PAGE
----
On Monday, the Federal Government announced the implementation of two major legislation designed to curb huge oil theft in the Niger Delta and increase the country’s revenue from crude oil output.
It revealed five draft laws at a stakeholders consultation session in Abuja, but noted that two of them – the Upstream Petroleum Measurement Regulations and the Advance Cargo Declaration Regulations – were expressly designed to combat oil theft.
The other three rules are the Significant Discovery Regulations, the Gas Flaring, Venting, and Methane Emissions (Waste and Pollution Prevention) Regulations, and the Domestic Crude Oil Supply Obligation Regulations.
The government made the announcement through the Nigerian Upstream Petroleum Regulatory Commission during the third round of its engagement with stakeholders on the drafting of rules, as required under Section 216 of the Petroleum Industry Act 2021.
The Executive Commissioner, Economic Regulation and Strategy Planning, NUPRC, Kelechi Ofoegbu, said that the measuring laws will allow the regulator to know exactly what was generated by different upstream oil businesses.
He said, “All through the years of production in this country, there’s always been the question of how much we produce and how much we consume, from upstream to midstream to downstream.
“And we say it is enough already, because we should have come to the level of maturity as a producing nation that gives us the ability of staying in a room to monitor our hydrocarbon movements.
“Every time I go to international conferences, I just came back from one of them in London today, it is the same thing that they say to me, that ‘we don’t take you guys seriously in Nigeria because your metrics never add up.’”
This, according to Ofoegbu was because “if you ask 10 individuals in the business what are your output and consumption statistics, you would get 10 different replies. So no one takes us seriously, whether we’re talking about gas flaring or something else. “I believe that is sufficient.”
He stated that the measuring requirements were expected to put an end to this problem, while the Advanced Declaration Regulations would provide visibility on any vessel arriving in Nigeria to load.
The NUPRC official said, “You know this crude theft thing; I think it is embarrassing that as a people we don’t know how our crude is stolen, yet our crude makes its way to the international markets.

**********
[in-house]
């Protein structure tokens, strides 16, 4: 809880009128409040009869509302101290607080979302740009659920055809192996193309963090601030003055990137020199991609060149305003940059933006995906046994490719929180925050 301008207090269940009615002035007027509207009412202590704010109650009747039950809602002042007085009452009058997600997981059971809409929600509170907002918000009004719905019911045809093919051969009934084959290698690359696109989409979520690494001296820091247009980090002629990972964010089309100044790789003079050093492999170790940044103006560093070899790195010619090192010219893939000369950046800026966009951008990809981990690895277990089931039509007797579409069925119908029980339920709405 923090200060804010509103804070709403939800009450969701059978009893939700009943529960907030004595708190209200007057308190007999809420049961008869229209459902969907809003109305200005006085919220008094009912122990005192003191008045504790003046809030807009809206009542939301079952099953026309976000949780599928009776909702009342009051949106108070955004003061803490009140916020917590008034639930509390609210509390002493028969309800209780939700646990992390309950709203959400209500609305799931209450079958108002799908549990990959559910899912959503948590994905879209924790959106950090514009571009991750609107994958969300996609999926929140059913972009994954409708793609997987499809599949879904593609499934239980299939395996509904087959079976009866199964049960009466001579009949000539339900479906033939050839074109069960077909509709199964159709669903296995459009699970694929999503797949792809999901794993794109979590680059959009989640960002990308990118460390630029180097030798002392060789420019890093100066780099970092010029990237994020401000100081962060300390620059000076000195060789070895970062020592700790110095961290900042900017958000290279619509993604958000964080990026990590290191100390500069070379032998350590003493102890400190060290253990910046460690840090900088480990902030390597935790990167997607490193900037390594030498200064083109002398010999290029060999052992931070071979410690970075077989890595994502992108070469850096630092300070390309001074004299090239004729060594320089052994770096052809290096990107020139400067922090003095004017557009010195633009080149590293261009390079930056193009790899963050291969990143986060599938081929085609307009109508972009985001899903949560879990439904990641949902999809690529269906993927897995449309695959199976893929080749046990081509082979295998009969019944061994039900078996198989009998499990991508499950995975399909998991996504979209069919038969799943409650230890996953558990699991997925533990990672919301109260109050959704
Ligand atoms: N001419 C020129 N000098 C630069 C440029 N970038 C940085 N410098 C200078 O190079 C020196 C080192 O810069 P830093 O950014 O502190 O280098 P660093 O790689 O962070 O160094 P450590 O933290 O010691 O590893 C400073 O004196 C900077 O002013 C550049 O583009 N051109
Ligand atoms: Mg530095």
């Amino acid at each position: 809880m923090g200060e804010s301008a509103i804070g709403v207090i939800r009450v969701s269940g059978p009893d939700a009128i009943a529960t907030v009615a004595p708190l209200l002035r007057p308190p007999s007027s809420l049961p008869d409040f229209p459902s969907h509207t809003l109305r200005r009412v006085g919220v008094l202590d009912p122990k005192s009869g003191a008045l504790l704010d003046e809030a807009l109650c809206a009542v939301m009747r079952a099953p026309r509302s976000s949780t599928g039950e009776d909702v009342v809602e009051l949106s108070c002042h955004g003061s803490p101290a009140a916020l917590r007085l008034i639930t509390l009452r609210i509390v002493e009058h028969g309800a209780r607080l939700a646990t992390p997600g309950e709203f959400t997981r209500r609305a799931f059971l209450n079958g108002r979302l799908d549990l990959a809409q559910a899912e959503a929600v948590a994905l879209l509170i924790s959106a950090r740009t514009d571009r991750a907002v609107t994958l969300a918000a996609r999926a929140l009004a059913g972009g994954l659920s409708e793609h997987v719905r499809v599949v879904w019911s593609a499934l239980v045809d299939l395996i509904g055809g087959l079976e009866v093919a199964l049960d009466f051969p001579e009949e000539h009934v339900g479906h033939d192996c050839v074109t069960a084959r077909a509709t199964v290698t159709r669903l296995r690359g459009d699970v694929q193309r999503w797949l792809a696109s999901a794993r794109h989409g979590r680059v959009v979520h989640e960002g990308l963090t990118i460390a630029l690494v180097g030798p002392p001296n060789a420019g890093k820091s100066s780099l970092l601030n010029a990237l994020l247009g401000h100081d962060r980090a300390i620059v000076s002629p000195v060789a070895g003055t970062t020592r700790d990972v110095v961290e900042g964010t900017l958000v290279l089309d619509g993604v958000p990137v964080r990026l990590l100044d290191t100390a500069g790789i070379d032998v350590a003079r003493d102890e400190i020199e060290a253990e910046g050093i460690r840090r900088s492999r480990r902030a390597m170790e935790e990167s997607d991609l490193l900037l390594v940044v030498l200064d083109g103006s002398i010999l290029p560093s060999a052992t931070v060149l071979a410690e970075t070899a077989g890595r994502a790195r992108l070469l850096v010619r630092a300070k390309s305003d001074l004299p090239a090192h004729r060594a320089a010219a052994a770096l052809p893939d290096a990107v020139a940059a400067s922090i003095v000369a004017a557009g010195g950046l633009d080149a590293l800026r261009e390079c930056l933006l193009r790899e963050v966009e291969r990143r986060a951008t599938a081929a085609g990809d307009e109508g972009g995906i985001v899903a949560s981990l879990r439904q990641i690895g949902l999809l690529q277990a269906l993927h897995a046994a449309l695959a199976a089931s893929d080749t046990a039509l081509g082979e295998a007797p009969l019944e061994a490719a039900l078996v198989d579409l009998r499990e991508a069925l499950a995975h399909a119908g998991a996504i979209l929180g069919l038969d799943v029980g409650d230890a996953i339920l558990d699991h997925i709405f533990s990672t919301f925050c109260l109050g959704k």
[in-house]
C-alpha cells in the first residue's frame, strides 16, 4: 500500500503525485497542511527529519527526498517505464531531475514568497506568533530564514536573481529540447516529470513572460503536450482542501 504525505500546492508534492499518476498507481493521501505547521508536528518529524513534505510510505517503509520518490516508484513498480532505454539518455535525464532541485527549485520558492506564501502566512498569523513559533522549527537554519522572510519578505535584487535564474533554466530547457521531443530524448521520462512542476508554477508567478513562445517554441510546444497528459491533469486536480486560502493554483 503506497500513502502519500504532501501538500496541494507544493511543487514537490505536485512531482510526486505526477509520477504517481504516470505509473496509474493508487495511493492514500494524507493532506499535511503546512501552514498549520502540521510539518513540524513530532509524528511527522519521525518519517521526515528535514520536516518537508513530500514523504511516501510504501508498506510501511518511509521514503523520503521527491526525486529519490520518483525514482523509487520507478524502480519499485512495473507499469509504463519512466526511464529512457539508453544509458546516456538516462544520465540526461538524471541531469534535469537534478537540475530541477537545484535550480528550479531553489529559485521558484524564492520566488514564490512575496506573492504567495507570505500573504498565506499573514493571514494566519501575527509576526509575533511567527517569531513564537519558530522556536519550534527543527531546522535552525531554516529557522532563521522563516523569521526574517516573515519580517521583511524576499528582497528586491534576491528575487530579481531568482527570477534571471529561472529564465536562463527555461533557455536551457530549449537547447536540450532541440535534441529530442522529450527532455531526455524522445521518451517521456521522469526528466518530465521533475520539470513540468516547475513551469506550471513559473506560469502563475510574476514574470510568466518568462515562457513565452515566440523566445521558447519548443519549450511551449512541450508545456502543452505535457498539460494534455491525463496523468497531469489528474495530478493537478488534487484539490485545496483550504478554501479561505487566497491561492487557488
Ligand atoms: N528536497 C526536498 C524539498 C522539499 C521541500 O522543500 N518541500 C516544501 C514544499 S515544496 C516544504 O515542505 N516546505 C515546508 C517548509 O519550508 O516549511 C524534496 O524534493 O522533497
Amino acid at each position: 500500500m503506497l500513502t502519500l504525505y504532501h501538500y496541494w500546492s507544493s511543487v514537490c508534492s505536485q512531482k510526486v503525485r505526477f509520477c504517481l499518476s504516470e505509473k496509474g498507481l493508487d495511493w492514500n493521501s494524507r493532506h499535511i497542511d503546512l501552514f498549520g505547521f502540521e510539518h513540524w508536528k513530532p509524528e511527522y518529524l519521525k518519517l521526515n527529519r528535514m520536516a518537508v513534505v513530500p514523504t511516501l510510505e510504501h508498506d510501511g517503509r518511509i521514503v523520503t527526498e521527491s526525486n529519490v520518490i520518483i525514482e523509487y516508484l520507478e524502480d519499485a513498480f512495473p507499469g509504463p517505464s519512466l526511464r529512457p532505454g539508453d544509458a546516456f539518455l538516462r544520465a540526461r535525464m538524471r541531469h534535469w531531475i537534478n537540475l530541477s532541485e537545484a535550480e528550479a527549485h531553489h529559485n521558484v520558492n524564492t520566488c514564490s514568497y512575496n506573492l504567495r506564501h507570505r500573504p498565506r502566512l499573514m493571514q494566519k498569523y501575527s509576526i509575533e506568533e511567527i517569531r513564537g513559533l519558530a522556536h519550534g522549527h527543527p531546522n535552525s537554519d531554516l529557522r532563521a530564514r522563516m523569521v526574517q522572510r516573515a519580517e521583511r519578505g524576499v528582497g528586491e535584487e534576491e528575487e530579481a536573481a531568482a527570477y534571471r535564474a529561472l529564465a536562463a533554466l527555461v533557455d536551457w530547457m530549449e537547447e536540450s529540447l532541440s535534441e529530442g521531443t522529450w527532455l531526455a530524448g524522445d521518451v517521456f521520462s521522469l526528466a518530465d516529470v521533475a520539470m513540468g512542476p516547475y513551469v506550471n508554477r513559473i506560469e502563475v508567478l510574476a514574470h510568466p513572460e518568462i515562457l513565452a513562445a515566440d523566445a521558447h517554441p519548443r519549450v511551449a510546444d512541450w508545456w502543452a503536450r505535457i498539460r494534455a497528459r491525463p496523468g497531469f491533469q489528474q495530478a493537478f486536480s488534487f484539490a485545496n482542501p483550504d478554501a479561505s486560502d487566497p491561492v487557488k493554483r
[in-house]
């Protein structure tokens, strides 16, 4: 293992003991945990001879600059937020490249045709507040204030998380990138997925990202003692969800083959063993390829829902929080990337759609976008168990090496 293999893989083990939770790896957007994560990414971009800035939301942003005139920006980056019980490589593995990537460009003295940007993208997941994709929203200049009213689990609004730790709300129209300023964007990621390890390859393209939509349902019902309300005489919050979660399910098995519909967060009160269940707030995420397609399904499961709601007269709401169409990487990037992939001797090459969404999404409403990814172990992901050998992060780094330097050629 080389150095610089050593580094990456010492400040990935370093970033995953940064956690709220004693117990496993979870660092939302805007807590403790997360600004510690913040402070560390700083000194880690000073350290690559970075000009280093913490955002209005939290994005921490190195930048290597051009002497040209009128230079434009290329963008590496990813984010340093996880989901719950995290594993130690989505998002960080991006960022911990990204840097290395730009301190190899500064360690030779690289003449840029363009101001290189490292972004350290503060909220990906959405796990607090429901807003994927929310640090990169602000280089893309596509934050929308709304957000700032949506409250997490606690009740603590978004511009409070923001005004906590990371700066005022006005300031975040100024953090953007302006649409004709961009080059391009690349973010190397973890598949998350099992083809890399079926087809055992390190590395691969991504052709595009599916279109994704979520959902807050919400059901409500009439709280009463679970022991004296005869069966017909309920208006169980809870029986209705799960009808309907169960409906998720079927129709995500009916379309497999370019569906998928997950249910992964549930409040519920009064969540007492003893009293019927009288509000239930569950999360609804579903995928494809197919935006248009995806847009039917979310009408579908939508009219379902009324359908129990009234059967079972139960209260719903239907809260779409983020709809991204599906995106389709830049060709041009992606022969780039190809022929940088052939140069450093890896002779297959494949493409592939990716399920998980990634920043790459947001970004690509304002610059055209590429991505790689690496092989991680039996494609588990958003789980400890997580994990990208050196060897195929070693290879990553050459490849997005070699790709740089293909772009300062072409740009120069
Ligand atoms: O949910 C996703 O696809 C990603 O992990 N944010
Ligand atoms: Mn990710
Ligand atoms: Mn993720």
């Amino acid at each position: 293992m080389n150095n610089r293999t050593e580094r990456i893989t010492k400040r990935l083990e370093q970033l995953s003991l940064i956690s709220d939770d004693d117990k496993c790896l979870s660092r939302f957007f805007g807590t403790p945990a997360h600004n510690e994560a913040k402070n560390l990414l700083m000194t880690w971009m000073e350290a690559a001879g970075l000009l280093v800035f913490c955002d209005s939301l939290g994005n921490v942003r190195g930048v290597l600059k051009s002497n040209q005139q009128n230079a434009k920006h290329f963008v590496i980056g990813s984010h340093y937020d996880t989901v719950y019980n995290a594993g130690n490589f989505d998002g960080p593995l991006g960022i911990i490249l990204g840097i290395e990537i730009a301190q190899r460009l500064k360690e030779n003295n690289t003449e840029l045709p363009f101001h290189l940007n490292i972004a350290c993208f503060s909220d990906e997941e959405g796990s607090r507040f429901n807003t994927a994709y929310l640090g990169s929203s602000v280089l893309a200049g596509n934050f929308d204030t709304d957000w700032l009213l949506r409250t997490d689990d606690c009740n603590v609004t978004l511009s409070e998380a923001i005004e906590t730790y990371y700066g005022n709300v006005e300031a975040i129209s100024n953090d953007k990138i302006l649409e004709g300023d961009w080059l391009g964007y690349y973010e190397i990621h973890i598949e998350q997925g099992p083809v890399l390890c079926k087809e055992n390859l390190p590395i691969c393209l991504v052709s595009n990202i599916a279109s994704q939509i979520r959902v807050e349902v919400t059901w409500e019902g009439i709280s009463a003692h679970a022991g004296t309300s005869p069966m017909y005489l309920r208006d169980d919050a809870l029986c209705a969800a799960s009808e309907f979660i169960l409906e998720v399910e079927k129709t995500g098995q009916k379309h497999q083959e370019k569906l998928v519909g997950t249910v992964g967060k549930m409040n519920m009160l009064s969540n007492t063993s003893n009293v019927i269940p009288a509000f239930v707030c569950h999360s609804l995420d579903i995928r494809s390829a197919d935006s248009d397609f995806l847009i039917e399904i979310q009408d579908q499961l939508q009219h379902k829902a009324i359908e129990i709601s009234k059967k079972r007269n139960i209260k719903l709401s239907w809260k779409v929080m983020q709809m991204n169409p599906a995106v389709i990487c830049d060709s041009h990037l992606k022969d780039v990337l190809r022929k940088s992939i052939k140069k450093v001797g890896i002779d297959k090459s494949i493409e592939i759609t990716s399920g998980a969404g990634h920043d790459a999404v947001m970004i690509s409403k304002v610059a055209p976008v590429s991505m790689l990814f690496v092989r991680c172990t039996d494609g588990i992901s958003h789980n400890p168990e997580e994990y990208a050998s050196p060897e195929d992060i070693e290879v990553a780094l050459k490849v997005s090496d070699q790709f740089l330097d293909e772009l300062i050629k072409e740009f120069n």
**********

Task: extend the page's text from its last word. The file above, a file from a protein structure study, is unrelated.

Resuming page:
“I know that a portion of it is refined locally by our brothers in the creeks, but the bulk majority ends up in the international markets and vessels come here to load.
“So this is basically supposed to target the DNA of the vessels that come in-country with the view to saying, where are you coming from, what’s your registration status, how much are you loading, what’s the destination of the crude that you’re taking, where is it going to be refined, what quantity and quality of crude, have you discharged and how much did you discharged?”
The Chief Executive, NUPRC, Gbenga Komolafe, stated the PIA created the commission to regulate the upstream business with the view to principally achieving advanced transparency and accountability in Nigeria’s oil operations
“And it is in this regard that the commission contemplates the dire need for standardisation with respect to our petroleum measurement systems,” Komolafe, who was represented by an Executive Commissioner, Habib Nuhu, stated.
He added, “Obviously we have been bashed severally by NEITI (Nigeria Extractive Industries Transparency Initiative) with respect to issues around hydrocarbon measurement and accounting systems.
“So these two regulations are principally designed to upgrade and optimise the hydrocarbon measurement framework in the upstream sector of the petroleum industry in Nigeria to align with international best practice.”
He said the regulations on hydrocarbon measurement would support Nigeria to achieve a situation where everyone could have visibility around the country’s production systems, from wellheads to export terminals and destinations.